Stories tagged Israel

Dead Sea Scrolls: Little scraps of the Dead Sea Scrolls are now being sold, creating new controversies in the Middle East.
Dead Sea Scrolls: Little scraps of the Dead Sea Scrolls are now being sold, creating new controversies in the Middle East.Courtesy unknown
Several years ago the Science Museum of Minnesota hosting a very popular exhibit of the Dead Sea Scrolls. The scrolls are back in the news again with recent developments of scroll scraps now being up for sale on the open market. Most of these pieces are smaller than a postage stamp and contain no writing of the ancient Hebrew texts.

Here's a link to our Science Buzz pages exploring the current science being used to learn more about the Dead Sea Scrolls.

While you've got just four days left to see real samples of the Dead Sea Scrolls here at the Science Museum of Minnesota, in a few months you'll be able to view many of them in the comfort of your own home, local library or anywhere with Internet access. Google and the Israeli Antiquities Authority announced this week that they are working together to put digitized versions of 900 sections of scrolls on the net in the coming months. Here's the full story and a photo slide show about the process.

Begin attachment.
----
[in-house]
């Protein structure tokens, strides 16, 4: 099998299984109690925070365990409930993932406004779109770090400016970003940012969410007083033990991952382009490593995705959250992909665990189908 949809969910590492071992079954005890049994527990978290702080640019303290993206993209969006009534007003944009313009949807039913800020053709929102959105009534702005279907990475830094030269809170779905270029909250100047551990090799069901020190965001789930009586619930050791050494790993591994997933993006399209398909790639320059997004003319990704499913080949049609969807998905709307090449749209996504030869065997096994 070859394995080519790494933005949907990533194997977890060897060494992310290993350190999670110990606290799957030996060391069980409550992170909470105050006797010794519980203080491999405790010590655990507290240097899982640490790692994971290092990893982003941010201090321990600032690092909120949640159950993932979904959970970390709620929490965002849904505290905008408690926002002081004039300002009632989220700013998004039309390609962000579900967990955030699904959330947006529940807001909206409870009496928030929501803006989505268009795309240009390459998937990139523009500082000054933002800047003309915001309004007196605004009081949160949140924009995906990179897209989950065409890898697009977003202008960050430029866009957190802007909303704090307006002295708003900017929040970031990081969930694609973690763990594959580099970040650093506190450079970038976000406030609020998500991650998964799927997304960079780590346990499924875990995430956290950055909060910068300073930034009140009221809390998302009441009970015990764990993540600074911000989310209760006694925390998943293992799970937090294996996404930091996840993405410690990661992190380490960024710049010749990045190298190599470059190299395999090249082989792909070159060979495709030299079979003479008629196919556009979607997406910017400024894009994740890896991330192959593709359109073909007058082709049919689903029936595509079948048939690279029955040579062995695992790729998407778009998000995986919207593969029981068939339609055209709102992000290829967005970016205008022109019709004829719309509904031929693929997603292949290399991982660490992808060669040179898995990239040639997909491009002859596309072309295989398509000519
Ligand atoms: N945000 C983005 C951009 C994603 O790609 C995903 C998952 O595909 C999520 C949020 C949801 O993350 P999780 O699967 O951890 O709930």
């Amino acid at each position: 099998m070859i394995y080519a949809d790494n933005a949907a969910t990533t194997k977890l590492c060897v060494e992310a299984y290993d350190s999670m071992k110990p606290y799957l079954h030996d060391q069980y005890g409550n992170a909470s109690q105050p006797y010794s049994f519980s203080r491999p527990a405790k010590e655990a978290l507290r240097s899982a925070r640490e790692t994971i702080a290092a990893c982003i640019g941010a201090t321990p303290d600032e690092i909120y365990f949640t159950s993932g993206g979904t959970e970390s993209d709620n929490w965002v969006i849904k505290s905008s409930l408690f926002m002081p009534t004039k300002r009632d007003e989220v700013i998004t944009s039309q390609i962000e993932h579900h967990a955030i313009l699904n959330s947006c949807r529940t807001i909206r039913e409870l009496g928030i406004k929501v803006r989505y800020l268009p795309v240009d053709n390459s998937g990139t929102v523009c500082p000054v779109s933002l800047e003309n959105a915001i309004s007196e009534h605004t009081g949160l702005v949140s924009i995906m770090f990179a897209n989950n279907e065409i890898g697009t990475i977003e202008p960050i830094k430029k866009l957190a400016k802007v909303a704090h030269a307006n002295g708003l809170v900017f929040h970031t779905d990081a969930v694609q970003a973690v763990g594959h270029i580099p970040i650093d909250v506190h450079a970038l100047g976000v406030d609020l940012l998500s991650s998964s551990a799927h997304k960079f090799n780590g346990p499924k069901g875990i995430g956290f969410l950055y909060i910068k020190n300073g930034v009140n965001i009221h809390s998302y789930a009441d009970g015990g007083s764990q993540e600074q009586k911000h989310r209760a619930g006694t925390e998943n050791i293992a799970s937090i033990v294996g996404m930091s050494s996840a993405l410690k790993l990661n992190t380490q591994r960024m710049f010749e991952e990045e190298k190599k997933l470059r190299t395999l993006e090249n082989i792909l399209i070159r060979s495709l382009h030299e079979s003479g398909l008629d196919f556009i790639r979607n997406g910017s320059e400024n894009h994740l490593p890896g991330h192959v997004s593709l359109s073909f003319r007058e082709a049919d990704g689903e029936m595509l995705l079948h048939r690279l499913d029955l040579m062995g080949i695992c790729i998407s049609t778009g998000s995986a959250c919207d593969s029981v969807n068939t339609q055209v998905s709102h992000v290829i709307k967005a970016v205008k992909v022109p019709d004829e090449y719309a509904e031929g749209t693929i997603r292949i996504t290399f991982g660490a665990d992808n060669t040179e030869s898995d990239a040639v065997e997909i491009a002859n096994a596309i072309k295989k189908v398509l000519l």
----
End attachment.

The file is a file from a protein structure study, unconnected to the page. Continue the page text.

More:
Work at an archaeological dig in Jerusalem provides evidence that the technology and construction methods described in the Old Testament stories of Kings David and Solomon existed. The excavations found walls and fortifications just outside the walls of Jerusalem's Old City and are dated to being around 3,000 years old. More details can be found here.


Israeli archaeologists think they've discovered King Herod's tomb. (The original article has video and a map.)

Herod, elected "King of the Jews" by the Roman Senate, was a prolific builder. He expanded the Jewish Second Temple in Jerusalem. But he's also, according to the New Testament, the king who ordered the slaying of all infants in Bethlehem.

No skeletons or other remains have been found, but the archaeologists did uncover a sarcophagus--smashed to pieces by ancient vandals. The scientists think that Jewish rebels--in an act of symbolic vengeance against the Roman rulers they came to hate--probably destroyed the tomb some 70 years after Herod's death.

Check out the May "Object of the Month"--it's a Roman glass bottle found in Caesarea Maritimas, in Israel. (You can see photos of the ruins, and a map.) Caesaria was one of several cities built by King Herod